Retailers, suppliers feel heat over backup of holiday cargo
Wednesday, November 10th 2004, 2:41 pm
By: News On 6
NEW YORK (AP) _ With the start of holiday shopping just weeks away, toy companies and other purveyors of seasonal merchandise are living through a nightmare _ merchandise that's stranded aboard cargo ships amid the gridlock at two West Coast ports.
``This is terrible. There are a lot of order cancellations'' from retailers tired of waiting for their deliveries, said Isaac Larian, president and chief executive officer of MGA Entertainment Inc., maker of the popular Bratz dolls.
The backlog _ the result of an ever-growing flood of cargo from Asia into the twin ports of Los Angeles and Long Beach _ means some toys and other merchandise will be in short supply this season, even as manufacturers and retailers take steps to ease the problem.
Larian said some retailers have canceled orders with MGA Entertainment over the past month because his company missed delivery deadlines, and he predicted MGA Entertainment's fourth-quarter results will suffer.
MGA Entertainment and other companies including Spin Master Ltd. are resorting to such strategies as flying in hot products from Asia, but that won't make up for all the merchandise still tied up at the docks. And so some retailers are just giving up.
``If stores can't get it in the right place and at the right time, they would rather do without,'' said John Taylor, toy analyst at Arcadia Investment Corp., based in Portland, Oregon.
The twin ports have become the nation's main entry point for cargo containers. About 43 percent of all 20-foot containers from the Far East arrives at these ports, according to Peter H. Powell, chairman of the National Customs Brokers and Forwarders Association of America, which oversees activities at the nation's ports. He estimates that this season the cargo volume to the West Coast ports has increased 10 percent to 13 percent from a year ago _ when congestion was already a problem.
It's not just imported goods that are causing the pileup. With U.S. exports increasing _ they reached a record $97.5 billion in September, the Commerce Department reported Wednesday _ there's more outbound cargo for the ports to handle.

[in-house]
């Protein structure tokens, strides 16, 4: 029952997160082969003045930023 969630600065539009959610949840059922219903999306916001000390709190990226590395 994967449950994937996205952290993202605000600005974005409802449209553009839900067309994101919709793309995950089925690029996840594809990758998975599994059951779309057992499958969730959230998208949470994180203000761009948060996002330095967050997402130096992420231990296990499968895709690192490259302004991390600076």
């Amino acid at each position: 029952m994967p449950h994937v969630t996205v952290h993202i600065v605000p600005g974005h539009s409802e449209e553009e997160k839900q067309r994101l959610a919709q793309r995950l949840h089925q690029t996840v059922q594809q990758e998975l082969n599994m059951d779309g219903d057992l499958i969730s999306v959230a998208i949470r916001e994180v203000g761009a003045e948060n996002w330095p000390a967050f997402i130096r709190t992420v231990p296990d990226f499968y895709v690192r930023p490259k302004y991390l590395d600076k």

More dock workers are being hired, allowing the ports to become 24-hour operations, but there's still a labor shortage, and some ships wait at least a week to be unloaded. Powell said the work force increase will help, but it's a temporary solution that doesn't take into account future growth in imports.
The congestion affects companies across the economy, but the toy business is taking a particular hard blow because 80 percent of its products sold in the United States are made in Asia. And holiday sales account for up to 60 percent of toy makers' annual sales.
Since the problem is unlikely to be resolved anytime soon, retailers might need to consider other long-term options besides the Los Angeles-area ports. Alternatives include ordering good earlier next year, or rerouting cargo to other U.S. ports.
They also have the option of flying merchandise in, but Larian noted that airlifting the season's most popular toys from Hong Kong and China wipes away 10 percent to 20 percent of the products' profit margins.
Charlie Woo, CEO of Megatoys Inc. _ a Los Angeles-based toy company that makes baby dolls, dollhouses and radio-controlled cars _ is in a similar predicament, as the backup of his merchandise has worsened over the past few days. About 20 percent of the company's holiday merchandise is either on the ships or sitting on the docks.
``I have been talking to (stores),'' he said, hoping to forestall cancellations, but he fears a 5 percent to 10 percent drop in holiday sales this year.
Companies need to ``be thinking now'' about long-term solutions, according to Ken Walker, principal at Kurt Salmon Associates, a retail consulting company, who is working with various retail clients on ways to solve the problem.
But every alternative comes with risks. For example, ordering merchandise earlier adds to inventory costs.
And if companies decide to reroute their products to eastern ports like New Orleans, New York and Norfolk Va., they have to add another seven to 10 days to their timetable, Powell said. Furthermore, companies need to find ports that will be big enough for the larger fleet of vessels that now carry 8,000 twenty-foot containers, he said, much larger than the older ships that carry 2,500 to 4,500 twenty-foot containers, Powell said.
Another possibility is having toys manufactured in countries beyond Asia. But looking for new places to make products is complicated and time-consuming. Companies must develop new relationships with factories and make sure they produce high-quality products.
Some retailers such as Sears, Roebuck and Co. started rethinking other alternatives months ago, after realizing that the congestion wasn't improving. Chris Brathwaite, a spokesman at Sears, said a portion of this season's cargo is being diverted to other ports, and that Sears has expedited truck deliveries to ensure that advertised merchandise made it to stores on time.
Larian, of Van Nuys, Calif.-based MGA Entertainment, said his company is thinking about rerouting the cargo to different ports like Seattle and Vancouver next year. But that will mean downsizing three warehouses in the Los Angeles region and building others closer to the new ports, which will add costs that will have to be passed on to the consumers, he said.